Jane Wing, Hawthorne Theatre Reviewer
Last night I went to see Ballet Cymru's production of 'Romeo and Juliet' at The Hawthorne Theatre, Campus West in WGC. I am not a regular ballet goer, but I was really looking forward to this having recently seen a production of the play and therefore knowing I would definitely be able to follow the plot!
I was not disappointed! Ballet Cymru are and up and coming company who strive to add a unique flavour to their productions, and I think they really achieved this aim with this version of the classic tragedy.
From the very beginning it was clear that we were not going to see a traditional interpretation. The costumes were very interesting, militaristic, stylised, with the members of the 'two households' mainly differentiated by the use of colour. A notable exception to this was Mercutio (danced by the excellent Dausuke Miura) who wore a striking boldly coloured outfit which seemed to set him apart from the others.
The set was minimal and provided entirely by projections onto the backdrop which seemed a very practical solution for a touring production and quite effective in this case, although I couldn't quite work out where we were supposed to be – some kind of run down city slum or perhaps a war damaged place if the military theme is to be followed through.
I must mention the beautiful Prokofiev score which I absolutely love. This version was recorded by Sinfonia Cymru – who's mission is to nurture and support young musicians at the start of their careers.
The dancing was energetic and accomplished, and I liked the way the emotions of the characters were shown by the dancers through their faces as well as their dance moves. The choreography felt very contemporary to my inexperienced eye and when I read that Jo Fong the guest choreographer has worked with many different visual arts companies, including DV8 Physical Theatre, I was not surprised!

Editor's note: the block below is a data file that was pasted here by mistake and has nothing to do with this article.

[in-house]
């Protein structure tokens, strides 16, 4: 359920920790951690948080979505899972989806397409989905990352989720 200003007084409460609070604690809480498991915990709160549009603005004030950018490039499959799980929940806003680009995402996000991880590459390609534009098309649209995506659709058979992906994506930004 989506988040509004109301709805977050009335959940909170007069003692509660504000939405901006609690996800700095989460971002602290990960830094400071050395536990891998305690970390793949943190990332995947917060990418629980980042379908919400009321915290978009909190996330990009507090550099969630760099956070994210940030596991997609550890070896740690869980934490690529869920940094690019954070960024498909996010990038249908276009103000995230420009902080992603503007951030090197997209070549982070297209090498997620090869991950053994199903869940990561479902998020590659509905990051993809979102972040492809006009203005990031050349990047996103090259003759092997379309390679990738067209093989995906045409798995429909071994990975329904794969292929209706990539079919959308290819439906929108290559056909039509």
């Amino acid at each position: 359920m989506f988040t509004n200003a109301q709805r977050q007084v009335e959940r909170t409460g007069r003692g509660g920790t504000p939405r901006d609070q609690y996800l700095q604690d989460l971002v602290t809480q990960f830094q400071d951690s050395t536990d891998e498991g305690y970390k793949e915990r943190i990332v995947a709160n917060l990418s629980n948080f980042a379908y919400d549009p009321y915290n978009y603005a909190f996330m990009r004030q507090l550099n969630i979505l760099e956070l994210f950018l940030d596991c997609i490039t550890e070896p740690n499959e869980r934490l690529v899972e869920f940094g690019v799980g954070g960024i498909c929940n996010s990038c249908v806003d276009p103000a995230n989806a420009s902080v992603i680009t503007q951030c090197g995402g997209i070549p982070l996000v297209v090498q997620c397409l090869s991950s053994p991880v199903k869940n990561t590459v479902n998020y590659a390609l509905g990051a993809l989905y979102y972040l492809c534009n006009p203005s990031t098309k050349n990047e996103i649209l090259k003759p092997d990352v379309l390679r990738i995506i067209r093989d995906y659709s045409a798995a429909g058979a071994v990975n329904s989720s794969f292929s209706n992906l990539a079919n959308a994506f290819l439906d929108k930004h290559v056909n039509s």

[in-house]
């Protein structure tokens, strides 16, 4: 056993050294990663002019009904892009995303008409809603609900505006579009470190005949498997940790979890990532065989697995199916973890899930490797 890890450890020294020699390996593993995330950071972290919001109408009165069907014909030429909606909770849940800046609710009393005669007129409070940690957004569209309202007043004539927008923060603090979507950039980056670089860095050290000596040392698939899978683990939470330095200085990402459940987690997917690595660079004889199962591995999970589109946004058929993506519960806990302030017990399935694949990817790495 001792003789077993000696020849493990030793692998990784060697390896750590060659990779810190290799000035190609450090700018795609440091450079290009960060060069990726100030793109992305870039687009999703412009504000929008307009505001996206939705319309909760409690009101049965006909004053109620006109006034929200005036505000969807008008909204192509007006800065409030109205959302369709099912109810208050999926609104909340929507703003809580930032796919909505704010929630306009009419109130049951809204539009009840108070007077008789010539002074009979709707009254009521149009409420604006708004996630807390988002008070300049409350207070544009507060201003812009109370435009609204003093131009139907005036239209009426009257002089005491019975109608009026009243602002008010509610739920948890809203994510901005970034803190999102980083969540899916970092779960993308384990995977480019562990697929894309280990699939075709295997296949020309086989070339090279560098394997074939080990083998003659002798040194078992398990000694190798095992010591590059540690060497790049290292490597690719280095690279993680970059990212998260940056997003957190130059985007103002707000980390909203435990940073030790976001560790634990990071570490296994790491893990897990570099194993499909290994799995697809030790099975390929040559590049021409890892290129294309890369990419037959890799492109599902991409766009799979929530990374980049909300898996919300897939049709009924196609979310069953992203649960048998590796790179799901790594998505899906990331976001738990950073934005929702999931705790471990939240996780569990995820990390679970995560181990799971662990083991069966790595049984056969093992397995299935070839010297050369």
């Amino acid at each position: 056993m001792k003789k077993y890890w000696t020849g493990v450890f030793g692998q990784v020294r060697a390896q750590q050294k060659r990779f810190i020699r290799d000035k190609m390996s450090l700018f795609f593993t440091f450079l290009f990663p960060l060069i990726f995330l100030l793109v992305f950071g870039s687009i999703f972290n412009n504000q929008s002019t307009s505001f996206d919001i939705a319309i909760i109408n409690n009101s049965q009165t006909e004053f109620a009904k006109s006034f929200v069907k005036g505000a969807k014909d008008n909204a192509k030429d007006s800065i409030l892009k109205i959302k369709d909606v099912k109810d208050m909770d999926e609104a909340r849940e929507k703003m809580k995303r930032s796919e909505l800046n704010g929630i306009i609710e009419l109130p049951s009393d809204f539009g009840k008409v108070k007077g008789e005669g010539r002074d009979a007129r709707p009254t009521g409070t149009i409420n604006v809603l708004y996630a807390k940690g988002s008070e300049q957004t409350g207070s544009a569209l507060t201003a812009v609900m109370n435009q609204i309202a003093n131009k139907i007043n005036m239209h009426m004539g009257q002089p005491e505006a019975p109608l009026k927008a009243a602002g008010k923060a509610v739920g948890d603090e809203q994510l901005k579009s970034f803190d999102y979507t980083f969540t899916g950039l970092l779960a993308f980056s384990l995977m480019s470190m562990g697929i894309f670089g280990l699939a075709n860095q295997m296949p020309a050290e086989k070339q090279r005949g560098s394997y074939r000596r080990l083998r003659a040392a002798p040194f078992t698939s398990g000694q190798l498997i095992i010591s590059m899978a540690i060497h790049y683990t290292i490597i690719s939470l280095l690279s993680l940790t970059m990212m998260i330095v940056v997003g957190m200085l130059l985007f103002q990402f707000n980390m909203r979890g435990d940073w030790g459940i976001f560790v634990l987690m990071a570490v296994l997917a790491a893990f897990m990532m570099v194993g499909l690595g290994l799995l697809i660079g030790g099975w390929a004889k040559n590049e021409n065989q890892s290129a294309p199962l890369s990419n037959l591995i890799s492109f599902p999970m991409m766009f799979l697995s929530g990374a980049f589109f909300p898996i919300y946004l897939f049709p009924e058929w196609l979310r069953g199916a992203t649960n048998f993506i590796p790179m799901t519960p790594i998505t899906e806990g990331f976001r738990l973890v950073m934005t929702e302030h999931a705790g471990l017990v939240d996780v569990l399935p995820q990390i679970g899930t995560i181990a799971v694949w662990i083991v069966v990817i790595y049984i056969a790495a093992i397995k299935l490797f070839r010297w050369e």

A particularly interesting scene was the 'Dance of the Knights' which was done with the use of traditional Welsh clog dancing intermingled with the traditional ballet. I thought this worked very well and the sound of the clogs added an imposing and threatening edge to the scene which played well with the military look and covered faces of the dancers.
Individual performances that stood out for me were those of Juliet (Lydia Arnoux) and Mercutio. I mentioned that Dausuke Miura's costume made him stand out – but so did his performance! He was the dancer your eye was constantly drawn to with an energy and strength that made him very eye catching. And Lydia Arnoux is so tiny and delicate to look at that she easily captured the youth and vulnerability of Juliet which made me really believe in her beautifully shown internal struggle over whether to drink the friar's potion or not. I also felt that Juliet's relationship with Romeo (Daniel Morrison) was played with a gentleness and innocence which helped to reinforce the youth of the 'star crossed' duo.
The emotion story was so convincing that despite knowing the tragic ending that must come, I did find myself wishing for a miracle to happen so I wouldn’t have to witness poor Juliet waking in the burial chamber to find Romeo already dead beside her! But alas, it was not to be, and we were all carried along emotionally to the finale together.
I left with a real desire to see more ballet, I want to see different interpretations of this and other classics, and I will definitely be purchasing a recording of the score with the certain knowledge that listening to it will whisk me back to the romance and drama I saw last night.
Once again the Hawthorne Theatre have shown that watching a small production on a local stage, if cleverly done, can prove just as exciting and innovative as those produced on a much grander scale.